On February 10th, 2022 the Appalachian Mountain Club hosted, alongside the Coalition for the Delaware River Watershed and the LWCF Coalition, a webinar explaining the Land and Water Conservation Fund (LWCF) and how to take advantage of its recent full funding.
You can click on the links below to view the slide deck and webinar recording at your leisure!
There is unprecedented opportunity, given that after many years of advocacy the Land and Water Conservation Fund will not only have full funding but consistently full funding, for partners to think big and increase the pace of conservation in urban, suburban, and rural areas. But there is also unprecedented need, with a football field’s worth of natural area lost to development every 30 seconds in the US. And there are unprecedented challenges in scaling up a very decentralized program like LWCF, one that relies on community partners coming together to solve complex land-use problems, often with limited expertise and resources to understand the many different tools in the LWCF toolbox, how to write grant applications that are different in every state, where to find match funds, etc. This webinar is one of many efforts by the LWCF Coalition and local conservation leaders to help fill these gaps. The Coalition for the Delaware River Watershed will take the lead in describing the history of successful advocacy and conservation within the watershed, while state and NGO partners will discuss how LWCF funds can be maximized and leveraged by looking across geographic and programmatic boundaries.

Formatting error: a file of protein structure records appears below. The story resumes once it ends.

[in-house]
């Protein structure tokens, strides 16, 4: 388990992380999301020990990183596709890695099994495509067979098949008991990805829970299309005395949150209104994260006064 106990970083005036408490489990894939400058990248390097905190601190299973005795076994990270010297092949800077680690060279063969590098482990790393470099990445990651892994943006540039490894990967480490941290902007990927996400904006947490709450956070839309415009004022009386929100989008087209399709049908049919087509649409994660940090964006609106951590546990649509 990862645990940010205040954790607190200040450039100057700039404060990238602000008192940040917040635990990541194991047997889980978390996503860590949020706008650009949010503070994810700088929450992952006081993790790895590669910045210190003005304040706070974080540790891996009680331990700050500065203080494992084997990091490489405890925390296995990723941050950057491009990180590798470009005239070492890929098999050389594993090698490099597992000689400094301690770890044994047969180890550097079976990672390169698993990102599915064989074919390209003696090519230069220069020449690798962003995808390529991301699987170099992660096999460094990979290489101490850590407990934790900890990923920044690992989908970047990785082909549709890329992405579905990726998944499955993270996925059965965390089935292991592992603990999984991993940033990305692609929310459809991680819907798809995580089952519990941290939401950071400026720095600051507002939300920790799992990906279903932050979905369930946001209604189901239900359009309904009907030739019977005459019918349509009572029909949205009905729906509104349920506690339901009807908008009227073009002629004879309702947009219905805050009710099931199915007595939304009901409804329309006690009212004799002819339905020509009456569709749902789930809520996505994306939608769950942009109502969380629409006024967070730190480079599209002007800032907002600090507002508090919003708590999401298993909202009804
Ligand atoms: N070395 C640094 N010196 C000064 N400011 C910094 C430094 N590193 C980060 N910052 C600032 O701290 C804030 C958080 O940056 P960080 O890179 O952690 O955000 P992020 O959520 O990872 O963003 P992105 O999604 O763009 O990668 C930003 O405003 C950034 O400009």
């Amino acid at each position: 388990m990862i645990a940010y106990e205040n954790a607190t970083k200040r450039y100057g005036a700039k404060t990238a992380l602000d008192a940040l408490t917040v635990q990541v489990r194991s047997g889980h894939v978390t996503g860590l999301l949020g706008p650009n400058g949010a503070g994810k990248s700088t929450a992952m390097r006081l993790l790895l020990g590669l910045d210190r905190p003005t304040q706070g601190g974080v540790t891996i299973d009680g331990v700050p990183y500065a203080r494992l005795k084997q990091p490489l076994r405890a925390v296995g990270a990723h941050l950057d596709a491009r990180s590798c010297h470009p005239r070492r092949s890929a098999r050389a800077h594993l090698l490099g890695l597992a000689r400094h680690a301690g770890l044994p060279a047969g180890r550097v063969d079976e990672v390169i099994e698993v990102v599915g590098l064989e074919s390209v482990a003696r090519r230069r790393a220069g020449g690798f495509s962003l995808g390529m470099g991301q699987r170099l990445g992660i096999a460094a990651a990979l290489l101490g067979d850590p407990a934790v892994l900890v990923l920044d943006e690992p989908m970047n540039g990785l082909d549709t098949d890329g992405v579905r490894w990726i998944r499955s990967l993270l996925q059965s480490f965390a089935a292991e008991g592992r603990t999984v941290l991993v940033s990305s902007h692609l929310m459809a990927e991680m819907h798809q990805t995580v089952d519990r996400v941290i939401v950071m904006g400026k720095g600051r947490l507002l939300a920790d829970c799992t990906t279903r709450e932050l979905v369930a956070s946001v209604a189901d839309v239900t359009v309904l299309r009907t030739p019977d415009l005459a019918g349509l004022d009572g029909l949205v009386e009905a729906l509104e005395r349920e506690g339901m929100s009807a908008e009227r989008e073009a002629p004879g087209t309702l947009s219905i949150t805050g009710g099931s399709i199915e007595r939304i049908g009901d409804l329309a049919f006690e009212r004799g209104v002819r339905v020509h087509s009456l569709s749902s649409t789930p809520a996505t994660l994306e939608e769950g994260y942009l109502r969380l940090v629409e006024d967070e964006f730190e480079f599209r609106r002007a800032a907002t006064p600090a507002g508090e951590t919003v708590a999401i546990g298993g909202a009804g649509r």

A summary of the topics covered in the webinar as well as the panelists who presented:
- Introduction: Kelly Knutson, Coalition for the DE River Watershed
- History of conservation in the watershed and CDRW’s advocacy
- History of the Land and Water Conservation Fund: Amy Lindholm, Appalachian Mountain Club
- What full permanent funding means under the Great American Outdoors Act
- LWCF investments in the Mid-Atlantic: project examples to show how partners can utilize these funding tools to realize conservation goals
- Federal Public Lands and Forest Legacy Program: Kyle Shenk, TCF (Cherry Valley National Wildlife Refuge, FLP project in process adjacent to Northeast Connection)
- Highlands Conservation Act: NJ Highlands Council (TBD)
- ORLP: Sarah Bryant, Camden Community Partnership (Sadler’s Poynt Waterfront Park)
- How different states in the watershed administer their LWCF stateside grant programs: their approach, their challenges, and how NGO partners can help fill critical gaps
- Ashley Rebert, Chief, Land Conservation and Stewardship and Alex Tatanish, DCNR Bureau of Recreation and Conservation
- Courtney Wald-Wittkop, New Jersey Green Acres Program, LWCF Coordinator, NJ Department of Environmental Protection